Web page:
A 35-year-old female patient exhibited an enduring one-year history of cheilitis accompanied by eczema-like lesions on her hands, manifesting over the course of approximately two months. Notably, the patient and her family had no documented familial predisposition to atopic diseases. Clinical examination revealed the presence of oozing erosions, overlaid with honey-yellow crust, situated at the commissures of her mouth. Further examination disclosed epithelial desquamation in the form of flaking skin, erythema, atrophic changes, and multiple fissures within the vermilion border (Figure 1). Additionally, minor epidermal desquamation with slight hyperkeratosis was observed on the palm skin.
The patient’s prior therapeutic history encompassed a regimen of medications, including cetirizine, doxycycline and hydroxyzine. Local treatment involved the application of Combiderm (comprising Clotrimazole 1%, beclometasone dipropionate 0.025%, and gentamicin sulfate 0.1%). Despite these interventions, while her hand condition exhibited discernible improvement, the cheilitis remained recalcitrant. In pursuit of an alternative opinion and therapeutic approach, the patient sought consultation at our facility.
Treatment and Clinical Course
The patient was prescribed a meticulously tailored herbal medicinal formula designed to address her distinctive clinical presentation. Additionally, she was advised to use a lip barrier herbal yufu cream and adhere to sun protection measures. In concurrence with this therapeutic approach, the use of topical corticosteroids (Combiderm) was promptly discontinued. Over a span of three months, the cutaneous lesions exhibited gradual regression, with complete resolution of the vermilion border lesions achieved by the fourteenth month (Figure 1).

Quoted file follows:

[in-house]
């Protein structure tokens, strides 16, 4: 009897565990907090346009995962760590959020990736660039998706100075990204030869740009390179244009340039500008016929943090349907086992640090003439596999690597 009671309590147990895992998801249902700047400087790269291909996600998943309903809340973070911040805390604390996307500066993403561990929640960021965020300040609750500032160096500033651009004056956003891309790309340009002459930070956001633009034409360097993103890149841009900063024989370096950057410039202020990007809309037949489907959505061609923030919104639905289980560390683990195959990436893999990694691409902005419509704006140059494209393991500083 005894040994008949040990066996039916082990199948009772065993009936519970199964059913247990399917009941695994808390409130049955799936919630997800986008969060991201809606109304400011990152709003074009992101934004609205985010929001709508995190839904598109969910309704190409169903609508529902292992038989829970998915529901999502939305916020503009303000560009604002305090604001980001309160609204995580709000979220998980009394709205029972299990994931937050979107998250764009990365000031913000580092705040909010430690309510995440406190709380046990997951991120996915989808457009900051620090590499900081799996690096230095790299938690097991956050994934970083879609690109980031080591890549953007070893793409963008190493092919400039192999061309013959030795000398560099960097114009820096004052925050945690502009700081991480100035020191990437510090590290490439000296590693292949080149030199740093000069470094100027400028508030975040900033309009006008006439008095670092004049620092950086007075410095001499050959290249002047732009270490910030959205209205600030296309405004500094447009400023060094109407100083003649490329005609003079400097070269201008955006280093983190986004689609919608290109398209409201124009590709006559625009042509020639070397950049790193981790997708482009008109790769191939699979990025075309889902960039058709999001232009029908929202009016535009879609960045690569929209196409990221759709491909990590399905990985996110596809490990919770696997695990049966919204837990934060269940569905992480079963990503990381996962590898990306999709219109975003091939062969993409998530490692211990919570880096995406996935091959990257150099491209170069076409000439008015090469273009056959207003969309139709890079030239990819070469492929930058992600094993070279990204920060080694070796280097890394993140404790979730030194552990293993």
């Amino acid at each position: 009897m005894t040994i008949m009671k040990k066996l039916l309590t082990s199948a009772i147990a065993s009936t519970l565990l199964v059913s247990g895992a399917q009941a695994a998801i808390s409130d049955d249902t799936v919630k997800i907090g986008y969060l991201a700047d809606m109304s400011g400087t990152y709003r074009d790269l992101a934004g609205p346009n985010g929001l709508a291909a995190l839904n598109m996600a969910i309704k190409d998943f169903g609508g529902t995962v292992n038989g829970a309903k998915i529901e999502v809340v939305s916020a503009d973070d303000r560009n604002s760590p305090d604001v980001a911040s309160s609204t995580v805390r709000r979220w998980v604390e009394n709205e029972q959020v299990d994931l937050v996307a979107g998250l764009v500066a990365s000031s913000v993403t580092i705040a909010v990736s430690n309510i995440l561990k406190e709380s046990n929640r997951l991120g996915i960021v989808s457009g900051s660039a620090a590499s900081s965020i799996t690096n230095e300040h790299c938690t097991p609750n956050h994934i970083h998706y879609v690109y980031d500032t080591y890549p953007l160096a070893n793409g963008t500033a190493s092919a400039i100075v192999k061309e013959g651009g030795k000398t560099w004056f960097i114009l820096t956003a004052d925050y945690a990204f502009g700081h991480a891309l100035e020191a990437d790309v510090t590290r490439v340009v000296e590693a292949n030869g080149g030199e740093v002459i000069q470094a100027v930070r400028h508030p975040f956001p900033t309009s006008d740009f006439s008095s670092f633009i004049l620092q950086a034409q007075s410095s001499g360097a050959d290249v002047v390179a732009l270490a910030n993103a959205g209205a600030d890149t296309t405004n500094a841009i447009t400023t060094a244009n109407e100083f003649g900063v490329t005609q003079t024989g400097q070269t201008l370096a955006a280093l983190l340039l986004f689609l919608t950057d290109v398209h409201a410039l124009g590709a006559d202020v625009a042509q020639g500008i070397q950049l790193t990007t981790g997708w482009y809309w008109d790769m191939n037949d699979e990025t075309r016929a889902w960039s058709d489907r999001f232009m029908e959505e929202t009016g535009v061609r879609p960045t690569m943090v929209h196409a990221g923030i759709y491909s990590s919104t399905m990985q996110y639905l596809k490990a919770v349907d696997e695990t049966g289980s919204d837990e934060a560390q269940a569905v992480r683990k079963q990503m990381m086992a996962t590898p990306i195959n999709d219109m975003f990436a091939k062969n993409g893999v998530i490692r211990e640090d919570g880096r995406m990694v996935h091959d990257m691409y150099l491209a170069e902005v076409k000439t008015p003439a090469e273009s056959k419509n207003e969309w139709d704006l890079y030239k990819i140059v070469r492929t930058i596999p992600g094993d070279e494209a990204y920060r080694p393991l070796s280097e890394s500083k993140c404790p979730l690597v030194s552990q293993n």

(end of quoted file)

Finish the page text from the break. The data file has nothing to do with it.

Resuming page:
This case report underscores the intriguing association between chronic cheilitis and atopic dermatitis (eczema), a manifestation often characterized by eczematous changes. Notably, the persistent dryness of the skin, frequently observed in the course of atopic dermatitis, can incite a maladaptive habit wherein patients recurrently lick their lips. Paradoxically, this habit can exacerbate the inflammatory state in the perioral region due to the irritative effects exerted by the digestive enzymes present within saliva. Consequently, our report underscores the significance of recommending not only customised herba formula for routine skin care but also specialized barrier herbal balms for the lips in the comprehensive management of eczema patients.
In situations where the disease information had already been made publicly available (as evidenced by prior articles), genuine names of individuals have been utilized. Conversely, in instances where there was no pre-existing public disclosure or at the explicit request of patients for privacy, pseudonyms have been employed. Furthermore, identities have been deliberately obscured, and certain contextual details and diagnoses have been modified to hinder any attempts at identification. It is essential to emphasize that the patients and encounters described in this work are authentic, and their consent for publication was duly obtained. As responsible authors, we earnestly implore all our readers to honor the privacy and confidentiality of these individuals. Additionally, certain scenarios, assessments, and clinical interventions have been altered to safeguard the anonymity of both patients and healthcare providers.